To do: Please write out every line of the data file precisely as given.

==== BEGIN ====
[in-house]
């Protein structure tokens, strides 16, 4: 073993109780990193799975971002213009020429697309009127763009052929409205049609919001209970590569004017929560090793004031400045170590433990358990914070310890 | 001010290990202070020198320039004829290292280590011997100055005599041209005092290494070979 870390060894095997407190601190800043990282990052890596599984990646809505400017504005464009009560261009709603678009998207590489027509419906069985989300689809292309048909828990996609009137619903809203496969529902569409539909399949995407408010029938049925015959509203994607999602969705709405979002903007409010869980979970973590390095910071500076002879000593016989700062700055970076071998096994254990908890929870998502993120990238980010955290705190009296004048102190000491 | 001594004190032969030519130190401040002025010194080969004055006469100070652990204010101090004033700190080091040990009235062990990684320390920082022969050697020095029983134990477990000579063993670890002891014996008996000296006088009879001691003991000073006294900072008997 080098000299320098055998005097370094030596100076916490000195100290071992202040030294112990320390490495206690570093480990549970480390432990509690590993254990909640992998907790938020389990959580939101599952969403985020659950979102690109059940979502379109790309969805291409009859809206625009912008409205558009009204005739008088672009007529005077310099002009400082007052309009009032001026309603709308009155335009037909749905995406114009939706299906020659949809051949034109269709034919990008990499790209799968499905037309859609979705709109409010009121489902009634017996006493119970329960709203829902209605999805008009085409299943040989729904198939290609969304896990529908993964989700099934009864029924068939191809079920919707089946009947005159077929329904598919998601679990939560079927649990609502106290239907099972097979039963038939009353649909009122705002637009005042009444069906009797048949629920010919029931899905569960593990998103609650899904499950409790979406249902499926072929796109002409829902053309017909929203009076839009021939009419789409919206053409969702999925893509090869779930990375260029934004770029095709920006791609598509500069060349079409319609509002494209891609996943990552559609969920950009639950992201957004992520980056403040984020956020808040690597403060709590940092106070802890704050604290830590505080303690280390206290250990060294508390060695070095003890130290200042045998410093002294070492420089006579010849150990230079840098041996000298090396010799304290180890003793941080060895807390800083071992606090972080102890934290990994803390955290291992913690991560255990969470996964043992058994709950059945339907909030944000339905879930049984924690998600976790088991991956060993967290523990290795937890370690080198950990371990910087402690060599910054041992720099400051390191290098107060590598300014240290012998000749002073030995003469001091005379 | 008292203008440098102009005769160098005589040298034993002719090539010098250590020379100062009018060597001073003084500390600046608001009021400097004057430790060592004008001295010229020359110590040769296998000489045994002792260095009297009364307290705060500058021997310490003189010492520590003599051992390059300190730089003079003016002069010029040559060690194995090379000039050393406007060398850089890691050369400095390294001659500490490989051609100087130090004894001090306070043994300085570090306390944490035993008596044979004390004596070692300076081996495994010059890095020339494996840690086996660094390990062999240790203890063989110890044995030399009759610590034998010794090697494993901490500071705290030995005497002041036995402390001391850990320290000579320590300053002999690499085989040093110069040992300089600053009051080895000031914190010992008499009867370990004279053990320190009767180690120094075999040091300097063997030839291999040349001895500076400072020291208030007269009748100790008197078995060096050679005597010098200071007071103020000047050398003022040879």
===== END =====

[in-house]
């Protein structure tokens, strides 16, 4: 073993109780990193799975971002213009020429697309009127763009052929409205049609919001209970590569004017929560090793004031400045170590433990358990914070310890 | 001010290990202070020198320039004829290292280590011997100055005599041209005092290494070979 870390060894095997407190601190800043990282990052890596599984990646809505400017504005464009009560261009709603678009998207590489027509419906069985989300689809292309048909828990996609009137619903809203496969529902569409539909399949995407408010029938049925015959509203994607999602969705709405979002903007409010869980979970973590390095910071500076002879000593016989700062700055970076071998096994254990908890929870998502993120990238980010955290705190009296004048102190000491 | 001594004190032969030519130190401040002025010194080969004055006469100070652990204010101090004033700190080091040990009235062990990684320390920082022969050697020095029983134990477990000579063993670890002891014996008996000296006088009879001691003991000073006294900072008997 080098000299320098055998005097370094030596100076916490000195100290071992202040030294112990320390490495206690570093480990549970480390432990509690590993254990909640992998907790938020389990959580939101599952969403985020659950979102690109059940979502379109790309969805291409009859809206625009912008409205558009009204005739008088672009007529005077310099002009400082007052309009009032001026309603709308009155335009037909749905995406114009939706299906020659949809051949034109269709034919990008990499790209799968499905037309859609979705709109409010009121489902009634017996006493119970329960709203829902209605999805008009085409299943040989729904198939290609969304896990529908993964989700099934009864029924068939191809079920919707089946009947005159077929329904598919998601679990939560079927649990609502106290239907099972097979039963038939009353649909009122705002637009005042009444069906009797048949629920010919029931899905569960593990998103609650899904499950409790979406249902499926072929796109002409829902053309017909929203009076839009021939009419789409919206053409969702999925893509090869779930990375260029934004770029095709920006791609598509500069060349079409319609509002494209891609996943990552559609969920950009639950992201957004992520980056403040984020956020808040690597403060709590940092106070802890704050604290830590505080303690280390206290250990060294508390060695070095003890130290200042045998410093002294070492420089006579010849150990230079840098041996000298090396010799304290180890003793941080060895807390800083071992606090972080102890934290990994803390955290291992913690991560255990969470996964043992058994709950059945339907909030944000339905879930049984924690998600976790088991991956060993967290523990290795937890370690080198950990371990910087402690060599910054041992720099400051390191290098107060590598300014240290012998000749002073030995003469001091005379 | 008292203008440098102009005769160098005589040298034993002719090539010098250590020379100062009018060597001073003084500390600046608001009021400097004057430790060592004008001295010229020359110590040769296998000489045994002792260095009297009364307290705060500058021997310490003189010492520590003599051992390059300190730089003079003016002069010029040559060690194995090379000039050393406007060398850089890691050369400095390294001659500490490989051609100087130090004894001090306070043994300085570090306390944490035993008596044979004390004596070692300076081996495994010059890095020339494996840690086996660094390990062999240790203890063989110890044995030399009759610590034998010794090697494993901490500071705290030995005497002041036995402390001391850990320290000579320590300053002999690499085989040093110069040992300089600053009051080895000031914190010992008499009867370990004279053990320190009767180690120094075999040091300097063997030839291999040349001895500076400072020291208030007269009748100790008197078995060096050679005597010098200071007071103020000047050398003022040879």